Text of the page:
Sebastian Conran talks about his recent collaboration with Japanese makers
One of the highlights of January’s MAISON&OBJET Paris was the Gifu Collection created by Sebastian Conran. The project brought together a group of 10 makers and manufacturers from the Gifu prefecture of Japan with the London-based designer, and the results are frequently fascinating. ‘I just got a phone call one day, saying “we’d like to come and see you”. A party of three people arrived with examples of some of the products from the area,’ Conran explains, when I ask how he came to be involved in the project.
This initial meeting was followed by a couple of reconnaissance trips. On the first, he visited 30 potential collaborators before whittling his list down to 10. By the second, he and project leader Jonny Freeman arrived with what he describes as ‘sketch designs, loose ideas, just basic approaches to find out more about what we would do. It was very much balls in the air. What we wanted was a consistent pair of eyes, but it shouldn’t feel like they’d all contributed to a range. Each maker had their own product.’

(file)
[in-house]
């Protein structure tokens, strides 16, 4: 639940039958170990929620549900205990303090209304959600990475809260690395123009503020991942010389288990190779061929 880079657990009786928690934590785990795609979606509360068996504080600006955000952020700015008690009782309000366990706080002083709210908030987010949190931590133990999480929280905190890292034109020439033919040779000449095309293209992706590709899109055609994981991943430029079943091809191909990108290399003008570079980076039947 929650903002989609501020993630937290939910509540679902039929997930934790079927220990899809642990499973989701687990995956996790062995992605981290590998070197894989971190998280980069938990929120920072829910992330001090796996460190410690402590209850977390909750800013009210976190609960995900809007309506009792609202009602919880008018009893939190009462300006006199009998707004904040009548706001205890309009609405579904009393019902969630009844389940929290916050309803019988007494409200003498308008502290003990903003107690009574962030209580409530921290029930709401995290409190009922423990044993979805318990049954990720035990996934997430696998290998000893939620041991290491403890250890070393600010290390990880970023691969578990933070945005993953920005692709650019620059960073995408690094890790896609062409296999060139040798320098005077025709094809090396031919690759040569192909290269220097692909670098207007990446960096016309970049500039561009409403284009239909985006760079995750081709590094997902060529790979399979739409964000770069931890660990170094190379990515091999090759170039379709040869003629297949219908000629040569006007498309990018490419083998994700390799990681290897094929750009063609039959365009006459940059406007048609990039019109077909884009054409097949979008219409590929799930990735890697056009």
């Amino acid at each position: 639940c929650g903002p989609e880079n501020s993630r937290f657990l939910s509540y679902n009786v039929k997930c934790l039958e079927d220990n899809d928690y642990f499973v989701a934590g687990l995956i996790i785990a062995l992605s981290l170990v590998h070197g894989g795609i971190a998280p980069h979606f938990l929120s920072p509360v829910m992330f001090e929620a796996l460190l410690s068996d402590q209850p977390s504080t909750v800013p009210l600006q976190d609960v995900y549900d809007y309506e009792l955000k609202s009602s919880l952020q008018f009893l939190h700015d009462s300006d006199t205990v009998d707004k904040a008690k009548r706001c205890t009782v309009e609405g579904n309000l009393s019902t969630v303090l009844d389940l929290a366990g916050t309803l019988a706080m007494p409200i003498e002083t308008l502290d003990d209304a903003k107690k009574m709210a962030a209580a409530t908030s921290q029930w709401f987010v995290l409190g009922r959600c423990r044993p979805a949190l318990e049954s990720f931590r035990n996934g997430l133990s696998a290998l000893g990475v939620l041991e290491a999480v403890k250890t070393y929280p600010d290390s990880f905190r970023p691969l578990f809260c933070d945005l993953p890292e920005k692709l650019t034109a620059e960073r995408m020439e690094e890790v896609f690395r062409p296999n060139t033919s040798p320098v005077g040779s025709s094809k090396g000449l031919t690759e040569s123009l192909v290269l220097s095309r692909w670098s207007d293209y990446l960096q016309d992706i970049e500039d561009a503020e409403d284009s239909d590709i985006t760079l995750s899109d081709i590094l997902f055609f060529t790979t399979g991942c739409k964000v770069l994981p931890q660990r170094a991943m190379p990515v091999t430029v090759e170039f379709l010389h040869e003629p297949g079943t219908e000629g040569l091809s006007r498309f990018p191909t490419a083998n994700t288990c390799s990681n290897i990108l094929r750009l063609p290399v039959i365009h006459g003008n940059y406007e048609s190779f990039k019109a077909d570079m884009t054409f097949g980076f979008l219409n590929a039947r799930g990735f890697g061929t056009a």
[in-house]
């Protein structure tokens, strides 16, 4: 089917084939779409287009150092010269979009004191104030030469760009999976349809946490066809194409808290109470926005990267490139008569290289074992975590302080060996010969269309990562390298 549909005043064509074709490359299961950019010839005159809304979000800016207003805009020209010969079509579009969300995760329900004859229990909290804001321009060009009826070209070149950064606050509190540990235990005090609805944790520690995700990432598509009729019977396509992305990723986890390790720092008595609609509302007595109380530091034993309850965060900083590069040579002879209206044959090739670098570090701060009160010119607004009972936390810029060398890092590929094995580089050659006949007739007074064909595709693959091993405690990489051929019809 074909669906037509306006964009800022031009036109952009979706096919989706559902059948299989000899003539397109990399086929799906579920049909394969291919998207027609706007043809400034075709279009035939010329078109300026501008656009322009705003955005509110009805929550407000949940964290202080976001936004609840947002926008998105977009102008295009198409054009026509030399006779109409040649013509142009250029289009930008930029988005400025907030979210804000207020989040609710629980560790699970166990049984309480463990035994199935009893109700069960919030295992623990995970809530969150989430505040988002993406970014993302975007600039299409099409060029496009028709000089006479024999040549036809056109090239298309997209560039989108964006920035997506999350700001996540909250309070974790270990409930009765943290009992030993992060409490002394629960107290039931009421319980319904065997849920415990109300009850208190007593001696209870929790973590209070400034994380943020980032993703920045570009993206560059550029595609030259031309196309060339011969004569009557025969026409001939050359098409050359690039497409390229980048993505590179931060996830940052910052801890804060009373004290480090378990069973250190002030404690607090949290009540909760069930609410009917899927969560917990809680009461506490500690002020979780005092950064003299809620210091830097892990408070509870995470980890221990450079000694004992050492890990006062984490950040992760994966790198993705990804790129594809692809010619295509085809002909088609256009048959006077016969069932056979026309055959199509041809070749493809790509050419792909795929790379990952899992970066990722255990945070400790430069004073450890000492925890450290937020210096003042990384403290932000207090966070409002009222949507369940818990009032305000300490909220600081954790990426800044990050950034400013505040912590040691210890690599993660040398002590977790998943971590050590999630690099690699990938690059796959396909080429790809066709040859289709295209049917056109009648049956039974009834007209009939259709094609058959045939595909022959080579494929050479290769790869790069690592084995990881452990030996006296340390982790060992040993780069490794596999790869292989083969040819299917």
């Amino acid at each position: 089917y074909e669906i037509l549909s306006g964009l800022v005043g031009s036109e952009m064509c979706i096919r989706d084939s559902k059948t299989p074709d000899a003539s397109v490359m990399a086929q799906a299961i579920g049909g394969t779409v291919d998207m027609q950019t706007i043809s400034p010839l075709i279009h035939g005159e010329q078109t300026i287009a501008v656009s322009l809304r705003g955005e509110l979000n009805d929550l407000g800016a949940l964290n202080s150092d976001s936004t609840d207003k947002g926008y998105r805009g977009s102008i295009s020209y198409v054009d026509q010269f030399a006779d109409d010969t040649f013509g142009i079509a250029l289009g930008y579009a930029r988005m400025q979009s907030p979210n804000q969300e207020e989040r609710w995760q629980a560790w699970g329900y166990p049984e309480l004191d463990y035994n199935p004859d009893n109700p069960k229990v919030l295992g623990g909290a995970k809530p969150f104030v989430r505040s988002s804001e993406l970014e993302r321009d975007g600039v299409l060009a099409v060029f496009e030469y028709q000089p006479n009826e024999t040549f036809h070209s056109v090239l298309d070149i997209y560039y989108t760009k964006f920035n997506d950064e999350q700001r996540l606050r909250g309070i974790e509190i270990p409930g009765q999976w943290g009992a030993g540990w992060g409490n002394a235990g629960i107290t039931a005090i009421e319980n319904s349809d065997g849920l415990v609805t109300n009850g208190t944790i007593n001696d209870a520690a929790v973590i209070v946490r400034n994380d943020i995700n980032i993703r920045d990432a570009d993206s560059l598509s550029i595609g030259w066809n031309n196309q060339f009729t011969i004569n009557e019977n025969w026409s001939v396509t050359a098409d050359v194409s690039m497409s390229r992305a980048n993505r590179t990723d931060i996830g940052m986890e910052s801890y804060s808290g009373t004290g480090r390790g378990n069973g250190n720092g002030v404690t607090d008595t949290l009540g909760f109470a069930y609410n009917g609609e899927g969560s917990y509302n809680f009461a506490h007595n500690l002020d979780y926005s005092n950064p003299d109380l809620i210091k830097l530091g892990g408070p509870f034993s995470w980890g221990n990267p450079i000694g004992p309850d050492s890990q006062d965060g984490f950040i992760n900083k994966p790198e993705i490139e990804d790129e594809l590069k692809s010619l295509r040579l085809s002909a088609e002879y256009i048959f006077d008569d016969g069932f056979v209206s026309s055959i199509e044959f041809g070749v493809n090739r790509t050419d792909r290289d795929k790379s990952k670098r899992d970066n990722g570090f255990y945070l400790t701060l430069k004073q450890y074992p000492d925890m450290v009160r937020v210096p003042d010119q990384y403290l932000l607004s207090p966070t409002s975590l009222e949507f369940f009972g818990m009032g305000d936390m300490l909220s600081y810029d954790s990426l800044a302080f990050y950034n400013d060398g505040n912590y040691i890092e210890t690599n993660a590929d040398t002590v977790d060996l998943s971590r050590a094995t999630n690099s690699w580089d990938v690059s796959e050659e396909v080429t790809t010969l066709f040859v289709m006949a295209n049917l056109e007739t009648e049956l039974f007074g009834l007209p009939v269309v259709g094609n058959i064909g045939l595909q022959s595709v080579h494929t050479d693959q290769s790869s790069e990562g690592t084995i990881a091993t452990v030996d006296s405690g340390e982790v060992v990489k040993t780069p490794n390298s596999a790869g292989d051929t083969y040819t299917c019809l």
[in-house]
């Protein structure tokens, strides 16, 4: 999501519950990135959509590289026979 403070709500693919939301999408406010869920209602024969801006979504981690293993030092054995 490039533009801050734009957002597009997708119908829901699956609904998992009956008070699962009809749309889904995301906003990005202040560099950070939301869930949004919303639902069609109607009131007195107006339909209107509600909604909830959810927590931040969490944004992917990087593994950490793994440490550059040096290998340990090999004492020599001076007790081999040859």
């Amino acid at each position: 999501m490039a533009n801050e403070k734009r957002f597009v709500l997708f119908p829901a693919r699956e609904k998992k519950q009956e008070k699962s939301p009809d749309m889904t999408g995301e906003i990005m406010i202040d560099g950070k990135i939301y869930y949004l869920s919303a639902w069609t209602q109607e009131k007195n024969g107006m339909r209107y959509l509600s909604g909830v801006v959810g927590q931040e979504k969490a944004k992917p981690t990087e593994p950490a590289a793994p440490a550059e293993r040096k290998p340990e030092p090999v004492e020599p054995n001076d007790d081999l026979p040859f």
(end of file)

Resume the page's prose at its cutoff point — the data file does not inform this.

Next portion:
The companies they worked with ranged from Jyusengama, a small three-man pottery in the Tajimi region of Gifu, to Kai Industries, a global corporation renowned for its cutting tools. And each maker required a different approach. Jyusengama, for instance, produces an extraordinary crystalline glaze. ‘We wanted a very simple-looking product, so that the glaze would be the hero,’ says Conran. ‘We’re not looking at the form, it’s just a canvas for the glaze.’
Others, meanwhile, were pushed into unfamiliar territory. Ozeki, famous for the paper lights it made with Noguchi, had never worked with timber before; traditional Masu box-maker Ohashi Ryoki has produced trays, caddies and a knife stand aimed squarely at the western market with its finger-jointed technique; and Washi paper manufacturer Kaminoshigoto created a range of quirky notebooks, which include both gold- and green tea-infused paper.
‘It’s very much a collaborative effort,’ concludes Conran. ‘Creativity comes from everywhere. It’s our job to edit or curate the range.’